I am looking to understand relativization in non-Turing Machine settings. For example, what is the "natural" relativization of Graph Isomorphism to an oracle A? How about HAMPATH?

Specifically, they say that relativization is an obstacle to proofs of $P?NP$ because there are oracles A relative to which $P^A=NP^A$ and oracles B relative to which $P^B \neq NP^B$.

However, consider e.g. HAMPATH and the following oracle A: A is a function that takes a number n to some number in $[n!]$. So you pass it $(n,x)$ and it tells you if $x=A(n)$. So you solve HAMPATH and if you find a hamiltonian path you pass it to A to see if it is "valid". That turns HAMPATH into HAMPATH + an exponential search, so $HAMPATH^A$ is provably not in $P^A$ (and $NP^A \neq P^A$).

Now, why would this be an obstacle to a proof of $P=NP$? If you claim that your algorithm solves HAMPATH in polynomial time, it obviously won't solve $HAMPATH^A$ in polynomial time with polynomial calls to the oracle. Relativization would only be an obstacle if your algorithm would also run in polynomial time in situations where $P^A \neq NP^A$, but it obviously doesn't for this oracle. How do we know that there are separating oracles where this is less obvious? Why is relativization a compelling argument?

In general, what does an oracle look like in a graph theory setting?


It's an "obstacle" in the sense that any proof of $P=NP$ or $P\ne NP$ will have to contain at least one core step that is not valid relative to arbitrary oracles.

This means that solutions will necessarily have to consider more low-level details of actual computation mechanisms than if they could stay very abstract and say, "consider some cost model and any class of problems that is closed under such-and-such operations ..."

It's not clear to me why you would think this looks any different with graph-related problem specifically.

  • $\begingroup$ Okay, thank you! That's very helpful. And I'm not looking at $P?NP$ in a graph theory context necessarily, the second part of my question is if there is some natural way to define a relativized version of a graph theory question -- I didn't think my example was particularly natural. $\endgroup$ – Craig Sep 2 '11 at 14:30
  • $\begingroup$ @Craig, not entirely clear what you're looking for. For example, "Assume that you have a (linear-time) oracle for graph isomorphism; how hard would it then be to decide Hamiltonian paths?" sounds like a fairly natural way to state a relativized problem about graphs. $\endgroup$ – Henning Makholm Sep 2 '11 at 14:58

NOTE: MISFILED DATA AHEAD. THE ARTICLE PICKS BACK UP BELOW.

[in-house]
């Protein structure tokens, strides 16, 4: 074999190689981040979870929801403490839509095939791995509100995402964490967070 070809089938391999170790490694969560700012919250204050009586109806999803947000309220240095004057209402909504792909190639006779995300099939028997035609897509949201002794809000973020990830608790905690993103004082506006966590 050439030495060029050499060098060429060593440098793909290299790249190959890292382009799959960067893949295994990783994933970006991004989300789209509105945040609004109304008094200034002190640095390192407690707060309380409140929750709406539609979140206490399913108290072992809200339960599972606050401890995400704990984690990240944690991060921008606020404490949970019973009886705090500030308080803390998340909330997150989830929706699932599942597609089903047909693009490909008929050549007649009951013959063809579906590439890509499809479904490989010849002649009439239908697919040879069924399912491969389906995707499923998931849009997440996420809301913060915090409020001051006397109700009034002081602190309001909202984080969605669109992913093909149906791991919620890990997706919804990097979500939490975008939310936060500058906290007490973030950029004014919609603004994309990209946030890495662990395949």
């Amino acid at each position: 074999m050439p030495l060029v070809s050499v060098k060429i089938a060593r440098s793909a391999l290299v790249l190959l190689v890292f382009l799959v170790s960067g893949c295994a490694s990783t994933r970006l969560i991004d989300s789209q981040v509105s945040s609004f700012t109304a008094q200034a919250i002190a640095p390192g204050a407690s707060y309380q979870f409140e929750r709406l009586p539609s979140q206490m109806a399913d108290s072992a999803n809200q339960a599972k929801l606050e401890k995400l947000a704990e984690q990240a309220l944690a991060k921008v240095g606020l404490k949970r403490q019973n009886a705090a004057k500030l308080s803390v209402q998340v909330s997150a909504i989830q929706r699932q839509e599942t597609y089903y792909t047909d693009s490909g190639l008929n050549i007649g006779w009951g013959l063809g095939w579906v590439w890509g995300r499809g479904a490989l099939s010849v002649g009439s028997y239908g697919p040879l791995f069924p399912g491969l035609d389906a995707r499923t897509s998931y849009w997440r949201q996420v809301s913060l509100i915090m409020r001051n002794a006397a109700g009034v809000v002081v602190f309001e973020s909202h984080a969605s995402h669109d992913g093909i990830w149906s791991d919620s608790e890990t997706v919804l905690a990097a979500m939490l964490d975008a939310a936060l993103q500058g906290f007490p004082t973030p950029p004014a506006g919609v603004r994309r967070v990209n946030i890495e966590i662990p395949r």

• $\begingroup$ Going back to the $P?NP$ setting, I don't really have a good understanding of what an $NP^A$-complete problem might look like. Or even if that concept makes sense. For an arbitrary oracle A, is there a nice type of problem such that all problems in $NP^A$ are polynomial-time reducible to a problem of that type? $\endgroup$ – Craig Sep 2 '11 at 15:26
  • $\begingroup$ I think you'd get a NP^A-complete problem by defining a programming language that has a primitive A operation and asking: "Given a program and a time bound, is there any input that will make the program terminate within the given time bound?". Possibly you'd need to express the time bound in unary. I'm not sure you would consider this a nice problem, but I doubt there are more natural constructions that work for arbitrary oracles. $\endgroup$ – Henning Makholm Sep 2 '11 at 15:57

Relativization is usually defined for specific models of computation (not problems or sets of problems), and even in that context there is not always a consensus on what is the right way of defining the relativized version of the model.

Relativization is an obstacle for separating P from NP because it shows that any proof separating P from NP needs to do something that does not relativize. (On the other hand, if you are proving that they are equal then it is not an obstacle, but most experts think that is not the case). The problem is that we don't have that many non-relativizing methods, we really don't understand what a possible polynomial algorithms can do to argue that none can solve a problem like HamPath, we need to use very general methods that will take care of all polynomial time algorithms and there are very few such methods.

I don't remember a general way of defining a relativized version of a concrete problem like HamPath. Why would you like to define such a problem in the first place?


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